Since yesterday was a holiday, we are posting this a little later than usual. Never having attempted to make Mary Bergin’s recipe in Baking with Julia before, we approached this recipe initially with some trepidation, especially reading words like “gossamer”, “billowy” and “fluffy.” In the gluten free world, these kind of desserts can certainly be duplicated, but generally not without tremendous amounts of starch. Outside of tapioca flour (which could loosely be considered a type of starch), we are not known for the use of any other starches.Since one of us also has a sensitivity to corn, probably due to an early introduction to a favorite German staple in baking called “Mondamin,” the use of cornstarch is definitely not a possibility. Potato starch does create the desired fluffiness many are looking for, but we feel it not only lacks the flavor and consistency we want, but it is also not a healthy choice, due to the added high glycemic load it presents, especially when combined with sugar. As you can imagine, that leaves us fewer options when desiring to make these more delicate desserts.
Though we have made many gluten free celebratory-type cakes before, Baking with Julia’s recipe demanded a completely new approach, especially since it only calls for one cup of flour. Julia’s favorite motto went something like “try new recipes, be fearless and have fun while doing it.” We are paraphrasing here, but you can get the gist of her meaning. In making this recipe all of these principles were applied.
At this point, we should mention the beautiful contributions by this week’s hosts. You can find the recipe as well as the directions on making it at Marlise’s blog The Double Trouble Kitchen, or at Susan’s website The Little French Bakery. Both have outdone themselves with beautiful photographs and their own unique insights into the making of this recipe. You can also watch a clip of the original PBS series Baking with Julia here, in which Mary Bergin prepares this Upside-down cake together with Julia.
This recipe involves a multi-step process but is very easy to follow. As always, we made a few substitutions, though, this time around there were fewer than most. In the topping ingredients, we switched out brown sugar for coconut sugar and reduced the amount by one fourth, using a 3/4 cup. We also used the coconut sugar in the Streusel, along with certified gluten free oats. This is something to remember, if you are new to eating gluten free, oats, unless certified gluten free, are often cross-contaminated with other gluten grains, and can present huge health problems, if unknowingly consumed.
For the cake batter itself, we reduced the total amount of sugar by 1/4 cup and used organic evaporated cane juice, in place of regular sugar. For the flour, we used primarily tapioca flour with a smaller addition of whole brown rice flour along with one teaspoon of guar gum. It turned out that we didn’t have enough vegetable oil in the house (we were short by 2 Tbsp.), so we added 2 Tbsp. of coconut milk instead. The same thing happened with the lemon juice (the recipe calls for 1/2 cup) and in this case we added 2 Tbsp. of water to the lemon juice to make up the difference.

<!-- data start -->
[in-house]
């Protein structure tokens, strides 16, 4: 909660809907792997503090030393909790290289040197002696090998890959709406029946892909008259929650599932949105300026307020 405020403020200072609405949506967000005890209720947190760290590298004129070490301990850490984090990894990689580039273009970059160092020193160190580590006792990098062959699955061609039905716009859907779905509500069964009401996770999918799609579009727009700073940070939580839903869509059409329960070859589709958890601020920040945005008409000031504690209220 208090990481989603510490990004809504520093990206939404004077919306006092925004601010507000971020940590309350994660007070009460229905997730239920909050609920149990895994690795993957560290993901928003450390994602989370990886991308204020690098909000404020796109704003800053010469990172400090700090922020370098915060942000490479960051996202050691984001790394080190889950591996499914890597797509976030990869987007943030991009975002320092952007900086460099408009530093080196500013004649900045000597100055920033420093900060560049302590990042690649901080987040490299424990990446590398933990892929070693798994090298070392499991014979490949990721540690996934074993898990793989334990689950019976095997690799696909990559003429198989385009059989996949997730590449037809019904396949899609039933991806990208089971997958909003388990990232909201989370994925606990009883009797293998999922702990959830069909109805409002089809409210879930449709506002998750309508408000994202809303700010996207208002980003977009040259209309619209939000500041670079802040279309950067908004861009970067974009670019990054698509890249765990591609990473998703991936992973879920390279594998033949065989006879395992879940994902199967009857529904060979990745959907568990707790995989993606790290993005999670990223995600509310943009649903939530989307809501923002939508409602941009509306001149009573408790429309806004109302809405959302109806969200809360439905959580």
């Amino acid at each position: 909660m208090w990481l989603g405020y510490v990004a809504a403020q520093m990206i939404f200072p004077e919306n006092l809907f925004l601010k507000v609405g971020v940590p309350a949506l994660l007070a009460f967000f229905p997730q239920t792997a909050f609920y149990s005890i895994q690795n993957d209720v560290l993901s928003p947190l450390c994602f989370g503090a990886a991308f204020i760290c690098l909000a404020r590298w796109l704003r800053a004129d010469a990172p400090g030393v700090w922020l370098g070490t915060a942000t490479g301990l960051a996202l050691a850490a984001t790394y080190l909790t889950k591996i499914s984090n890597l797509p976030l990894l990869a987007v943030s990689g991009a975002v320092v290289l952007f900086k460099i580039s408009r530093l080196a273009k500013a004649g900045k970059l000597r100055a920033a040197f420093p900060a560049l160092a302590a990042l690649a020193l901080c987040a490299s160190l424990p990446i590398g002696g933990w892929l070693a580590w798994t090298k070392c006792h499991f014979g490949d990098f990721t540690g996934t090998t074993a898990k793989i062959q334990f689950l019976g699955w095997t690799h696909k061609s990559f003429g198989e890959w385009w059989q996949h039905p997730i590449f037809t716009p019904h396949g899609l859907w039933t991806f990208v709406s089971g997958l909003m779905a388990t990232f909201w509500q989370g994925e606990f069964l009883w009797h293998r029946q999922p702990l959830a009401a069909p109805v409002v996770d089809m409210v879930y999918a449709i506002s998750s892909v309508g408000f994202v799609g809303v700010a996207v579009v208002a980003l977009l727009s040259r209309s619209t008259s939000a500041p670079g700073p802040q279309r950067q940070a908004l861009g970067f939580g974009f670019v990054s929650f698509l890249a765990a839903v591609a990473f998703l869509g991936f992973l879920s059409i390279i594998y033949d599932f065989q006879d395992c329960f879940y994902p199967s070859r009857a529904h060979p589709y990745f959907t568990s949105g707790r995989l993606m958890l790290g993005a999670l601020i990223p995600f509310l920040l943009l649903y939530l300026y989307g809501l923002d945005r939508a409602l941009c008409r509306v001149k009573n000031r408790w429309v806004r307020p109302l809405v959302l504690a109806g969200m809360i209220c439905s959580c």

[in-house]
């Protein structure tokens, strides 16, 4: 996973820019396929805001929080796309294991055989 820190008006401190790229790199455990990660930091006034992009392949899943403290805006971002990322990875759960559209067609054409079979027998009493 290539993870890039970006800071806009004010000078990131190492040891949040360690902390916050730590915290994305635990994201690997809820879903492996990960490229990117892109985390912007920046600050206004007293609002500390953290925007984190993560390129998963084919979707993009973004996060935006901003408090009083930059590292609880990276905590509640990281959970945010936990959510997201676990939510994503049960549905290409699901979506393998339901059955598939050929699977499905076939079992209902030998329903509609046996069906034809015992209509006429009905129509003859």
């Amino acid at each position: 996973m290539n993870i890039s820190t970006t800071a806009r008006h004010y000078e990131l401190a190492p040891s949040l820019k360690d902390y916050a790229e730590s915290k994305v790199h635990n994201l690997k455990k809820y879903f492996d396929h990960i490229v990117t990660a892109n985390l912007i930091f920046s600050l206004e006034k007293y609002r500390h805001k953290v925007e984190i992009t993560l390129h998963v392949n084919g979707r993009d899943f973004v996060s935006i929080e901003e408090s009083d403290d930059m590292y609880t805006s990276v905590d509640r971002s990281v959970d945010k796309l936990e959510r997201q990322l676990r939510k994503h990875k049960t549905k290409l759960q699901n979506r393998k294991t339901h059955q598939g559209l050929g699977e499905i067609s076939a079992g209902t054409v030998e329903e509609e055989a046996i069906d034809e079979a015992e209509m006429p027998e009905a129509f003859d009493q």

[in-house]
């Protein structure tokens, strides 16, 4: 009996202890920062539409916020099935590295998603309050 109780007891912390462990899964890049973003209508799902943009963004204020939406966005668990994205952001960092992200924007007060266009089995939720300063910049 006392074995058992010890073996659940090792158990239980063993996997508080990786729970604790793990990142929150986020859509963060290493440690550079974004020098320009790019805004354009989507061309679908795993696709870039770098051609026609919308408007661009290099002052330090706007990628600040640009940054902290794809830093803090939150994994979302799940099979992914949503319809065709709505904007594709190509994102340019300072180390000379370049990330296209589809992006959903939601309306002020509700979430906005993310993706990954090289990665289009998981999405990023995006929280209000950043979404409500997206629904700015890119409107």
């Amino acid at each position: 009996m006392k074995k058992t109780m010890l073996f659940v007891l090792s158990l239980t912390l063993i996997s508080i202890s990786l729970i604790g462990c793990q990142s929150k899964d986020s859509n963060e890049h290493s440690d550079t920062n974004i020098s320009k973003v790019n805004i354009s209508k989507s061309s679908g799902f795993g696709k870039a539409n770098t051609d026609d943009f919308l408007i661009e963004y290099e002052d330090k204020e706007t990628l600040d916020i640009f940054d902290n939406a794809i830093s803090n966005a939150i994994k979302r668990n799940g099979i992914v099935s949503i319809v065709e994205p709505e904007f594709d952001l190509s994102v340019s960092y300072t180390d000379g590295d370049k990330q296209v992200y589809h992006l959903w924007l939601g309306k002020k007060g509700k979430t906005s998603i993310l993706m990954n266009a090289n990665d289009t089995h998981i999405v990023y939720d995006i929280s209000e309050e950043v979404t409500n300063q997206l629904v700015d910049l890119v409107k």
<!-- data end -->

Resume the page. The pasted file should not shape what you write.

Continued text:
As many of you know, we are not terribly fond of sugar (for health reasons), but were impressed by how well Mary Bergin’s addition of a little sugar to the whipped egg whites improved their texture and made them an ideal leavening and binding agent for our gluten free recipe. The batter was delicate, light and fluffy, much like the description in the book.
While baking, it rose to incredible heights. However, we began to worry just a little, when we tested it after 45 minutes, and again at 50 minutes, and it still wasn’t done. Still too soft in the middle, yet nicely browned on top. We ended up placing a piece of aluminum foil on top of the cake, to prevent burning and then waited. Finally, after exactly 63 minutes, we tested it again with a skewer, and, at last, it was finally done. We carefully removed it from the oven, and as called for, let it cool for about 25 minutes. To our great surprise it never sank, and we were able to easily turn it upside down onto a platter. The combination of the beautiful color of the fruit along with the spicy aroma of the cinnamon and ginger in the streusel, was a unique surprise.
The cake itself turned out to be light, buttery and flavorful, somewhat reminiscent of previous endeavors in making a similar cake with pineapple (back in the gluten days). This recipe would lend itself to the use of many different types of fruits, should nectarines not be available.
It was a lot of fun making this, especially for us gluten free bakers, since this recipe was a great success.